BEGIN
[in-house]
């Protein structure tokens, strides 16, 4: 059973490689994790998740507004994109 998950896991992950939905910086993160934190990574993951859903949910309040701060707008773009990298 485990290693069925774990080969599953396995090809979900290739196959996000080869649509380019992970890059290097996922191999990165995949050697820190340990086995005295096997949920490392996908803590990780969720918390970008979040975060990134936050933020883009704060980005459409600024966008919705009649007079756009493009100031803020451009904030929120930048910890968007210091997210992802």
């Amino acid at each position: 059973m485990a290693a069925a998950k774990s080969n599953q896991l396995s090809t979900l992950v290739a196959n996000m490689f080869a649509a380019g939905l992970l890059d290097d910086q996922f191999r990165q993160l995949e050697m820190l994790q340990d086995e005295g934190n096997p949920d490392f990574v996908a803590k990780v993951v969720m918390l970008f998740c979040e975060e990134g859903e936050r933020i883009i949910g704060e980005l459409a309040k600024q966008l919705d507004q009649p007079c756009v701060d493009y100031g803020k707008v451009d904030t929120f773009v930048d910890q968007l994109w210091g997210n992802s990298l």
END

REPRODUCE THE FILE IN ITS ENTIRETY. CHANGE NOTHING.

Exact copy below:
[in-house]
């Protein structure tokens, strides 16, 4: 059973490689994790998740507004994109 998950896991992950939905910086993160934190990574993951859903949910309040701060707008773009990298 485990290693069925774990080969599953396995090809979900290739196959996000080869649509380019992970890059290097996922191999990165995949050697820190340990086995005295096997949920490392996908803590990780969720918390970008979040975060990134936050933020883009704060980005459409600024966008919705009649007079756009493009100031803020451009904030929120930048910890968007210091997210992802």
């Amino acid at each position: 059973m485990a290693a069925a998950k774990s080969n599953q896991l396995s090809t979900l992950v290739a196959n996000m490689f080869a649509a380019g939905l992970l890059d290097d910086q996922f191999r990165q993160l995949e050697m820190l994790q340990d086995e005295g934190n096997p949920d490392f990574v996908a803590k990780v993951v969720m918390l970008f998740c979040e975060e990134g859903e936050r933020i883009i949910g704060e980005l459409a309040k600024q966008l919705d507004q009649p007079c756009v701060d493009y100031g803020k707008v451009d904030t929120f773009v930048d910890q968007l994109w210091g997210n992802s990298l």